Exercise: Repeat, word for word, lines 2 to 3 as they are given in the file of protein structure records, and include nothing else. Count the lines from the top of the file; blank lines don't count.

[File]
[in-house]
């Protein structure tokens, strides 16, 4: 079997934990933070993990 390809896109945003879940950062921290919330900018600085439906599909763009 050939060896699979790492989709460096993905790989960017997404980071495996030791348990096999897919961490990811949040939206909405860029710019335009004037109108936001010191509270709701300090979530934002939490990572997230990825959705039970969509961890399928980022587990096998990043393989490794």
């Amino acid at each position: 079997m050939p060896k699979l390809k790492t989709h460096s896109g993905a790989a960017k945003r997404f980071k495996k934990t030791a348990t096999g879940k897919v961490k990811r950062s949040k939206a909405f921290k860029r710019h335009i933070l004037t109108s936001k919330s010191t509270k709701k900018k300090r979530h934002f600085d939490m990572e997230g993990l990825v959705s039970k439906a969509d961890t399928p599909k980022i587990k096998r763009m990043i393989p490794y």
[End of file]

């Protein structure tokens, strides 16, 4: 079997934990933070993990 390809896109945003879940950062921290919330900018600085439906599909763009 050939060896699979790492989709460096993905790989960017997404980071495996030791348990096999897919961490990811949040939206909405860029710019335009004037109108936001010191509270709701300090979530934002939490990572997230990825959705039970969509961890399928980022587990096998990043393989490794």
């Amino acid at each position: 079997m050939p060896k699979l390809k790492t989709h460096s896109g993905a790989a960017k945003r997404f980071k495996k934990t030791a348990t096999g879940k897919v961490k990811r950062s949040k939206a909405f921290k860029r710019h335009i933070l004037t109108s936001k919330s010191t509270k709701k900018k300090r979530h934002f600085d939490m990572e997230g993990l990825v959705s039970k439906a969509d961890t399928p599909k980022i587990k096998r763009m990043i393989p490794y």